The latest member of the Competition League for Amateur Solo Pipers (CLASP) to be profiled is young Rebecca Paterson from Scotland.
• Where are you from and how did you get into piping?
I am from Strachur, a village in Argyll, Scotland. I was taught firstly by my Dad as he plays the pipes. He bought me my first chanter when I was five-years-old and taught me the the basics. I then moved onto lessons at school with Craig Campbell, and I am being taught by Margaret Dunn currently.
• Favourite piece of music?
I really like contemporary Scottish traditional music, and my favourite band is Rura. I especially like the track Forged on the band’s third album, In Praise of Home.
• Who has been the biggest influence on your piping?
My biggest influence on my piping definitely has to be my Dad, he has supported me since I was young and took me to many competitions and has always been there to help me when I needed it!
• What’s the most memorable performance you’ve heard, solo piper or pipe band?
The most memorable performance I’ve heard was Field Marshal Montgomery Pipe Band at its Impact concert in 2016 at the Glasgow Royal Concert Hall. The band’s musicality and ability to produce such a great tone with so many pipers completely blew me away and has stuck in my head since.
• How do you relax and do you have other interests and hobbies?
I usually play my chanter/pipes to relax, I find when I am absorbed in playing I completely forget about everything else that is around me. I also do a lot of running and cycling in my free time and enjoy being in the fresh air.
• Do you recall the first competition you competed in?
The first competition I competed in was back home in Strachur at the local primary school. I played the first part of the tune, I See Mull and left the room crying halfway through the first line – you’ll be glad to know I can get further into tunes than the first line now!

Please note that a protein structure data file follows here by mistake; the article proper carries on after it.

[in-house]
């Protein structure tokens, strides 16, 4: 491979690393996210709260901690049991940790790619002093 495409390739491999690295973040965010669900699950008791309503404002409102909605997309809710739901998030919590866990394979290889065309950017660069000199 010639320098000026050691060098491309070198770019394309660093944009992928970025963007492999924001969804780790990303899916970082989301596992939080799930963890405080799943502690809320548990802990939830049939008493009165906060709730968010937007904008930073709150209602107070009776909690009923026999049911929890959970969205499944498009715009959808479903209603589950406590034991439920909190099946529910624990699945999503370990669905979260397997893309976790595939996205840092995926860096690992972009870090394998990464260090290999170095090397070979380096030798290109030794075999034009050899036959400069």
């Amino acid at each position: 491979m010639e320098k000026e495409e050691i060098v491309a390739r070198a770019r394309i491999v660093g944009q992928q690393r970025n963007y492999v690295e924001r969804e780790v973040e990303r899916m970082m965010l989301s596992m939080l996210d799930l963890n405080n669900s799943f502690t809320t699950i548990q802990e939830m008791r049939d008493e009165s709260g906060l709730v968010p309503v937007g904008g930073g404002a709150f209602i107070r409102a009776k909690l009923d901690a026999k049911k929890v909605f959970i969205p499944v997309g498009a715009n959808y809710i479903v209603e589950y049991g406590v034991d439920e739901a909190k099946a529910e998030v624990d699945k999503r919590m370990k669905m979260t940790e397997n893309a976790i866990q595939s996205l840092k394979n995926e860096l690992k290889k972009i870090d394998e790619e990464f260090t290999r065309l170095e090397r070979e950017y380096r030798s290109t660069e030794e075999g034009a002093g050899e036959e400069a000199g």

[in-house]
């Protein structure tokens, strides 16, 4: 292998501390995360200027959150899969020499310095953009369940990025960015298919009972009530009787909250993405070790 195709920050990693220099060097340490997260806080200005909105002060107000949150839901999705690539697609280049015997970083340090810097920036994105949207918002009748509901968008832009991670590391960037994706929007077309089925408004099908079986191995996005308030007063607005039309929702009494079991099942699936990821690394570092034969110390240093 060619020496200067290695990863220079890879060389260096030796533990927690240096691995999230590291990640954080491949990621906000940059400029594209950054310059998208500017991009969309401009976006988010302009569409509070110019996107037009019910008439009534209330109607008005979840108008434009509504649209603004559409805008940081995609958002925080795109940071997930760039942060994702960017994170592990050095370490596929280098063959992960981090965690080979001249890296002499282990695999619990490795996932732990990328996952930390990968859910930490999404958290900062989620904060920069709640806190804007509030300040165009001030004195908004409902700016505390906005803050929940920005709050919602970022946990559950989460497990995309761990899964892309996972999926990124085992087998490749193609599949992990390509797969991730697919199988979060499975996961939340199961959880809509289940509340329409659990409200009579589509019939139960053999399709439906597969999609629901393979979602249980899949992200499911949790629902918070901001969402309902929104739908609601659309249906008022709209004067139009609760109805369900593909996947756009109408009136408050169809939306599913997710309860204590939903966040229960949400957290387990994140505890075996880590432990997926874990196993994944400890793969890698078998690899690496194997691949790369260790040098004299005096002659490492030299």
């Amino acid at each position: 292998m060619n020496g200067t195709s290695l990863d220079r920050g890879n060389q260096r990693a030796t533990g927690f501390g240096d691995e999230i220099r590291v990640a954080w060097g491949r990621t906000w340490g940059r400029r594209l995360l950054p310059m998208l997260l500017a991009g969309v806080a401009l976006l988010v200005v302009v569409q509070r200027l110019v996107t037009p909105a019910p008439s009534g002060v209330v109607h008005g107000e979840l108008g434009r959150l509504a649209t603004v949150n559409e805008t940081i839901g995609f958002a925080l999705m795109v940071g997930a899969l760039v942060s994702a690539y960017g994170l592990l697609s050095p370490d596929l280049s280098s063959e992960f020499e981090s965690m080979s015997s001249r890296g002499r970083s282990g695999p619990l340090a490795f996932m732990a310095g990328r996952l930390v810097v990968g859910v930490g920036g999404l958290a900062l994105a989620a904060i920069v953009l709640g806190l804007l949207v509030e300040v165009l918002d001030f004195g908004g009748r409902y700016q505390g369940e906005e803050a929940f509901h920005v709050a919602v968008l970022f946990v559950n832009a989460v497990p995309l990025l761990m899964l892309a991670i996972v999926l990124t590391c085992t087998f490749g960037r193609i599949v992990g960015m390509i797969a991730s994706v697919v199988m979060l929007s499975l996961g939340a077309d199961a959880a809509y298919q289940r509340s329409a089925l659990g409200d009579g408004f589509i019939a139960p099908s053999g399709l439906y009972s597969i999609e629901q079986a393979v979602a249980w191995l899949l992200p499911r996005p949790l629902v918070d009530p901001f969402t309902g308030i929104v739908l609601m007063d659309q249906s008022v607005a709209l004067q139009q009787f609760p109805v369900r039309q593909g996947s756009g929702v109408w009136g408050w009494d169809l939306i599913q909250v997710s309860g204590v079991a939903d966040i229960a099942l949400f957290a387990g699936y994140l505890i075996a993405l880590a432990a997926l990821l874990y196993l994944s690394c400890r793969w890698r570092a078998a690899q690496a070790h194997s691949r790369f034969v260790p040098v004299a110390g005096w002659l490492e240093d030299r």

• How has the pandemic affected your piping?
I have found it has effected how regularly I play my pipes. I often felt I wasn’t motivated to practice but since I started taking online lessons with Margret Dunn of the National Piping Centre, I have been practicing much more regularly and learning more new tunes. I have certainly missed the social side of the competitions and seeing everyone regularly, and can’t wait until we can safely see everyone again.
• Was piping something you wanted to do from an early age?
Piping is something I have always wanted to do as I grew up around my family piping and was excited to be able to join in. My Dad and his five siblings all played, so there was always a set of pipes somewhere nearby!
• Favourite piobaireachd?
Catherine’s Lament is my favourite piobaireachd at the moment. I like it because of the way it progresses through the variations which gradually add to the intensity of the story. I have been playing this tune for five years now and still enjoy playing it every time.
• Do you have a set practice routine you could share with readers?
I don’t have a set practice routine because I work shifts but I try and fit in as much as I can where possible. I work on technique regularly from the Jim McGillivray book [Rhythmic Fingerwork] and practice competition repertoire on chanter and pipes.
* Thank you, Rebecca!